Burnout is a business buzz-word, but it can affect anyone, at any time. Could you be suffering from parental burnout, and what should you do if you think you are?
One of the truths eternal about parenting is that it is stressful. However, we’re not talking about the kind of stress that can be eased with meditation, deep-breathing, or venting to a sympathetic friend or partner. It’s important to acknowledge that you may be at risk of burning out and identifying the root cause.
According to research from Clinical Psychological Science, parental burnout happens when the stress of trying to “perfect” parenthood can morph into a vicious cycle. The increase in pressure leaves a parent feeling alienated from their children, dreaming of getting away from their family, and, in some cases, causing actual harm to their children.
The current conversations about burnout tend to focus on those juggling their home and work-life balance. Connecting burnout to parenting is rarely covered.
Yet the 2019 research surveyed over 1500 parents and found that parental burnout is a very real thing. A parent experiencing burnout might feel overwhelmed, exhausted physically and mentally, and emotionally distanced from their children. Overwhelmingly the parent also felt like they were somehow ‘failing’ as a parent and feeling minimal self-worth about their family.
The results of parental burnout were felt across the family unit. Fantasies of “quitting” being a parent - otherwise known as escape ideation - were apparent in cases. Parents often unwittingly exhibited neglectful behavior. In some cases, verbal and psychological aggression was commonly directed at children.
Yet overwhelmingly, it wasn’t disinterested or indifferent parents who experienced burnout. Instead, it was parents who placed impossibly high standards on themselves who found that exhaustion was more likely to afflict them.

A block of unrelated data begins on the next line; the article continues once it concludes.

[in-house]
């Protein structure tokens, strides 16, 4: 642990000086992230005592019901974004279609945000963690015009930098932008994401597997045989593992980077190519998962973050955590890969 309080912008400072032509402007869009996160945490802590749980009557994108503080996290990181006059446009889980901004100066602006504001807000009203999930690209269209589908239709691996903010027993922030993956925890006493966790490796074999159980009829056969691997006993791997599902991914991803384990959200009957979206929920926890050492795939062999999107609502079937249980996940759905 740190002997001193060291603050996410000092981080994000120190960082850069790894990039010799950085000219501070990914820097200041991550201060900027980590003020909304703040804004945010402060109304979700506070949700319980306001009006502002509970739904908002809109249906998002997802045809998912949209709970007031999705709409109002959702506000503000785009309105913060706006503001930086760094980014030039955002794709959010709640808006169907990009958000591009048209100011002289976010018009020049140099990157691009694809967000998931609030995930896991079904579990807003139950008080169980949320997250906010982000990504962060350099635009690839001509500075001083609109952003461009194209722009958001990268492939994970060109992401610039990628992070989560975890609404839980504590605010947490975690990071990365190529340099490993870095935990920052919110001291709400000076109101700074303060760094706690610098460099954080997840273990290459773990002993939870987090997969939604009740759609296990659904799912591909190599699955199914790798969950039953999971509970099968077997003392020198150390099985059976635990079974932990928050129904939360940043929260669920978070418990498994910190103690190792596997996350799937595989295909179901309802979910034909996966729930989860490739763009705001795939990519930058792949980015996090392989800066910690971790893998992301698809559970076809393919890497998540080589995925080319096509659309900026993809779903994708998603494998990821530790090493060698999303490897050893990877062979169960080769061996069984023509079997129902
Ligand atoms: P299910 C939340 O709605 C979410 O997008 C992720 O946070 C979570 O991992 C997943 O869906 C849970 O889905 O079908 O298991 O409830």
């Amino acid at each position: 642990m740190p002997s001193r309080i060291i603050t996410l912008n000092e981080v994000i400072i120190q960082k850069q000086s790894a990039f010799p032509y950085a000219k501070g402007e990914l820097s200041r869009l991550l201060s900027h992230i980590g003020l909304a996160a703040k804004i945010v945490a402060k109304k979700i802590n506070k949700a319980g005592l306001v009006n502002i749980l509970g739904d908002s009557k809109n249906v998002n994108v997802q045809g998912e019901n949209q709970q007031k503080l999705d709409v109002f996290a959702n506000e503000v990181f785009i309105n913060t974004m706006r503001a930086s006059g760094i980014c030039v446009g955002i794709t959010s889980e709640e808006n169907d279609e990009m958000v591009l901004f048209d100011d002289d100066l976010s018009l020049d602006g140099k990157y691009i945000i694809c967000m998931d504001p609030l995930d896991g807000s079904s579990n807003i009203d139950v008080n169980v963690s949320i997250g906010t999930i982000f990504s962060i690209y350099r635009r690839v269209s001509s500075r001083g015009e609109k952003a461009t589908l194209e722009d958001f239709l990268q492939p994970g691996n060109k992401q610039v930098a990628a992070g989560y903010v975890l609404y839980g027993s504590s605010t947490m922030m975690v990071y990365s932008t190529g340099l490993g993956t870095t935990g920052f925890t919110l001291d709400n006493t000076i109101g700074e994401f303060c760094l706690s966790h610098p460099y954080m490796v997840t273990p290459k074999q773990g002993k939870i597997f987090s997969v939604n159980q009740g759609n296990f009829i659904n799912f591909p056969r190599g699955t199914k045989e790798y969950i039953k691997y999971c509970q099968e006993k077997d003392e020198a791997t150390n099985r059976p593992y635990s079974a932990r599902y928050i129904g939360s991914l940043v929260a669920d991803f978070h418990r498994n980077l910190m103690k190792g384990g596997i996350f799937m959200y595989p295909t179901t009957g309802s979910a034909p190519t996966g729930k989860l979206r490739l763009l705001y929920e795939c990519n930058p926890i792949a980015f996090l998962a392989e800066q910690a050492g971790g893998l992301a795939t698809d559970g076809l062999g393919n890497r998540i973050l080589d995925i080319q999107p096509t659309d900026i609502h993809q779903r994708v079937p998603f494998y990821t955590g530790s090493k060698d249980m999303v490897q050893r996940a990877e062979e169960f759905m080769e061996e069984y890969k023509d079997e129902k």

If you recognize any of the elements of parental burnout, it’s essential to acknowledge them. As an exhaustion based syndrome, discovering the root cause of parental burnout is the first step to managing it.
What to do if you're experiencing burnout
Explicitly and implicitly, the message given to parents is that parenting is always rewarding and fulfilling. The increased pressures of social media have done nothing to disparage the idea that it's possible to live in a house full of children that is always clean, tidy, and relaxing.
Parenting is also allowed to be fulfilling even when it's fraught with difficulties. The tantrums and inexplicable meltdowns. Dirty diapers and messy kitchens. Ongoing nights of 2, 3, and 4 AM wakeup calls, or fitful sleep worrying about your teenager. Managing social calendars, work calendars, nutrition, spiritual and mental wellbeing.
Acknowledging that parenting is challenging doesn't mean you're doing something wrong. It doesn't mean you shouldn't be a parent. The myths of parental perfection are just that: harmful myths.
If you find yourself experiencing burnout symptoms, first look for a cause or trigger, to work out what you need to help.
Some starting points:
Has your stress level increased because of a specific action or event?
Are you placing unrealistic expectations on yourself?
Do you have a support system in place that can help you if and when you might need it?
Are you reaching out and asking for help and support when you need it?
When was the last time you were able to give yourself a break?
When it comes to parental burnout, the specific challenge is that you can't just opt-out of being a parent to give yourself time to recover.
Instead, you must develop healthy coping mechanisms to get through stressful situations and actively practice self-care. Locate people or services that can help, and don't feel like you have to go it alone.
The goal of self-care is to get you back to a place where you can enjoy your parenting. It also helps teach your children a valuable lesson in looking after their mental health.